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 Commentary: Avoid PH Cars Like the Plague

Commentary: Avoid PH Cars Like the Plague

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By Neela Ramsundar

WHILE it’s a hot topic right now, I’m not sure everyone truly understands the dangers of PH cars in this country.

By now, we all know of the heightened risk women face daily if they enter a PH car: they are sometimes harassed, robbed, assaulted and even worse. But there is more the average person needs to know, to truly understand all the risks involved when jumping into that PH car.

In this country, the State has a regulatory scheme in place where bona fide taxi drivers must do certain things in order to be allowed to ply their car for hire. Their cars can be easily identified.  The first letter in their licence plates would be “H”.

PH generally refers to private cars for hire, meaning the driver did not go through the necessary legal process in order to lawfully ply their vehicles for hire. The act of operating a PH car is illegal. But it is also dangerous.

Licensed taxi drivers who are lawfully allowed to ply their cars for hire will have insurance coverage for their passengers. The owners/drivers of PH cars do not have insurance coverage for their passengers. The insurance coverage for private vehicles is normally limited to operating the vehicle for private use, and not for transportation of people or goods for profit or gain (i.e., the fare you pay).

I’ll break this down in the simplest of terms. If the driver of the PH car drove in such a way that he got into an accident and you get injured, his insurance company will likely refuse to compensate you for your injuries when they learn the driver was using it as a PH car at the time.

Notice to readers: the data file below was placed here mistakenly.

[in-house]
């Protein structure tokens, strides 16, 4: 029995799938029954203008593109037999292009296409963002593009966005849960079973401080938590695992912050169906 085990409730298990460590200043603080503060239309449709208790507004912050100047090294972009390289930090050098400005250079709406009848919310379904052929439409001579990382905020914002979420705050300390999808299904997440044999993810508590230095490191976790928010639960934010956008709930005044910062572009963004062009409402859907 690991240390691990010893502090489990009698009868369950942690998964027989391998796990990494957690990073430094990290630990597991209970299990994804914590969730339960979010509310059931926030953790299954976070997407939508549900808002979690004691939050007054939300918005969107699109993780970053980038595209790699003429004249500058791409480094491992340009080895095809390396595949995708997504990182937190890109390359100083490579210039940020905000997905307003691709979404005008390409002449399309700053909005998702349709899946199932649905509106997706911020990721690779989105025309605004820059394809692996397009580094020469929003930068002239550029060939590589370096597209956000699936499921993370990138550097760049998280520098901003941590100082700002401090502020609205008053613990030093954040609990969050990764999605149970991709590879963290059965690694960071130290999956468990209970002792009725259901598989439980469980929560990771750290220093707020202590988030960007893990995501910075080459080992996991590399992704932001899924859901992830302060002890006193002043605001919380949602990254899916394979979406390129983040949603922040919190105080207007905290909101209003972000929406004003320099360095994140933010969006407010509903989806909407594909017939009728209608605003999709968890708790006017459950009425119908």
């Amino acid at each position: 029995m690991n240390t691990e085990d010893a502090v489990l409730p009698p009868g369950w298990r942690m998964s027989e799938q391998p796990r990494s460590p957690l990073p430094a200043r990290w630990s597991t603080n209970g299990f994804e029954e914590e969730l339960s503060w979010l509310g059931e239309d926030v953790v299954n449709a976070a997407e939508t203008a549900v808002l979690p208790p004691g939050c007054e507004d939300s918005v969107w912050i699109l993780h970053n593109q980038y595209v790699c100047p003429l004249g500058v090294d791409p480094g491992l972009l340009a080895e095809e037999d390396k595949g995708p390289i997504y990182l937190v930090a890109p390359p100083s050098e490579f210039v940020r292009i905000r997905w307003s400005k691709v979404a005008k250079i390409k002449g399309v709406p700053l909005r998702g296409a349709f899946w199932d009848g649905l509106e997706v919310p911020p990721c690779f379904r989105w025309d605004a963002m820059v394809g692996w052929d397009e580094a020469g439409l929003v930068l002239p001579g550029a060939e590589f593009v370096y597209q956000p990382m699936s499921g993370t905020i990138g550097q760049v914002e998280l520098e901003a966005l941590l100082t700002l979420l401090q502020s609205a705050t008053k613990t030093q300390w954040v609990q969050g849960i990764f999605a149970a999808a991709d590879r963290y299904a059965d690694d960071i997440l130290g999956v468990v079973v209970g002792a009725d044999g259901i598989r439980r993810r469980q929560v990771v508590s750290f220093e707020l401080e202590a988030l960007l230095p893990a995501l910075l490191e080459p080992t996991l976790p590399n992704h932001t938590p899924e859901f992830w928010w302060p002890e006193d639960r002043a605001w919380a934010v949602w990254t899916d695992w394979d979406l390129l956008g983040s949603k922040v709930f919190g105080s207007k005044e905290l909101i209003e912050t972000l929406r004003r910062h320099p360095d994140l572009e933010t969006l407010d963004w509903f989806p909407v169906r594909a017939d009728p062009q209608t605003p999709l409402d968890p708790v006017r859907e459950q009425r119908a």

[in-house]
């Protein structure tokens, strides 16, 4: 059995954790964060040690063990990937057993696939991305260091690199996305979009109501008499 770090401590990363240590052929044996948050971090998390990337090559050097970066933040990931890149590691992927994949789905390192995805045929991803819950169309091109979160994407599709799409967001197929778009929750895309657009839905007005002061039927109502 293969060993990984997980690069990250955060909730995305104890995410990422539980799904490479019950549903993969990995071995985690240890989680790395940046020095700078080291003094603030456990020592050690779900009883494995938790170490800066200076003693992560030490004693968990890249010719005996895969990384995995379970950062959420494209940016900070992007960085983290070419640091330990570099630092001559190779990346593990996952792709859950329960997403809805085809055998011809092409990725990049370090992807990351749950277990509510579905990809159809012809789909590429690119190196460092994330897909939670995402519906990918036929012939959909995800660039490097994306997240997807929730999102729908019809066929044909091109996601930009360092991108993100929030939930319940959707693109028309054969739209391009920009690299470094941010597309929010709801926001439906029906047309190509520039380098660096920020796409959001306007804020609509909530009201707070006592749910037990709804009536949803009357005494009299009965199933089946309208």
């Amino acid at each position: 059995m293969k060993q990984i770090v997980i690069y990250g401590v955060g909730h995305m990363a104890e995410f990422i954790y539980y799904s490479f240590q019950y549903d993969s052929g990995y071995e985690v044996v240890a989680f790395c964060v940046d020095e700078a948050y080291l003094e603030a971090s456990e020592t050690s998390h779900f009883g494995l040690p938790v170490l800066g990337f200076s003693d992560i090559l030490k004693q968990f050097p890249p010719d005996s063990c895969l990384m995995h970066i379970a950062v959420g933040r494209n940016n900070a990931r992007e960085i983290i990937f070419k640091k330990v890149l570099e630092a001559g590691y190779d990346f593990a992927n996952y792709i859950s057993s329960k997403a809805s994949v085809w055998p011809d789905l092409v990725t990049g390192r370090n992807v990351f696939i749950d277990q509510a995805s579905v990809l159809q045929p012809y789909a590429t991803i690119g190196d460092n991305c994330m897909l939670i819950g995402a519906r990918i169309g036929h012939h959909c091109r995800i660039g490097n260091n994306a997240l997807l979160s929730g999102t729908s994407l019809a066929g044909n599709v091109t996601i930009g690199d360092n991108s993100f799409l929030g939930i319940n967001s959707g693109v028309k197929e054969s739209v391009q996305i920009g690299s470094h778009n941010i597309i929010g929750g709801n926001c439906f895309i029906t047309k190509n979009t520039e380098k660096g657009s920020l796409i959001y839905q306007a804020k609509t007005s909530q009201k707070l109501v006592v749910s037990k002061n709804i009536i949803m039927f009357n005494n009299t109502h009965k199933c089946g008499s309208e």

You can, of course, sue the owner/driver for compensation for your injuries. But unless the amount you are suing for is very small, in a practical sense, you may be beating a dead horse. Such a person is usually considered a “man of straw”, meaning it would be surprising if  he had enough money to cover your loss.
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You may pursue the lawsuit to the point of judgment in your favour, but then find yourself unable to enforce it because the owner/driver of the PH car does not have the assets to recoup the judgment monies.

In the end, you may not only have to pay for your own injuries out of pocket, but also legal fees and expenses.
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If I remember correctly, one of the reasons Uber pulled its service from this country was the unresolved haggle with the Ministry of Works over a demand that its Uber drivers pay for insurance coverage for its passengers, just as licensed taxi drivers do.

With Uber gone, the gaping hole that existed in non-traditional routes which are usually devoid of lawful taxis, returned. This issue has not since been addressed. Perhaps with the directive given by our Prime Minister to the AG and the Minister of Works recently to find a way to deal with PH cars, they will devise a system that will plug that gap and starve PH cars from that source of income. Fingers crossed.
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In the meanwhile, I understand that commuters particularly in non-traditional routes are faced with very little choice when it comes to getting transportation.

I do however hope that my article has helped to communicate why PH cars should be avoided like the plague. And why if a choice does exist, even it means some more cost or inconvenience, why it’s safer to bypass the PH car in favour of the lawful taxi drivers. Be safe Trinidad and Tobago.

Copyright © 2020 Neela Ramsundar, LL.B (HONS), L.E.C is a Civil Litigation Attorney at Law & Certified Mediator.

Disclaimer: The contents of this article are for general informative purposes only. It does not provide legal advice and does not create an attorney-client relationship with any reader. For legal advice on your specific situation, please contact an Attorney-at-Law of your choosing directly. Liability for any loss or damage of any kind whatsoever allegedly incurred a consequence of using content in this article is thus hereby excluded to the fullest extent permitted by law.

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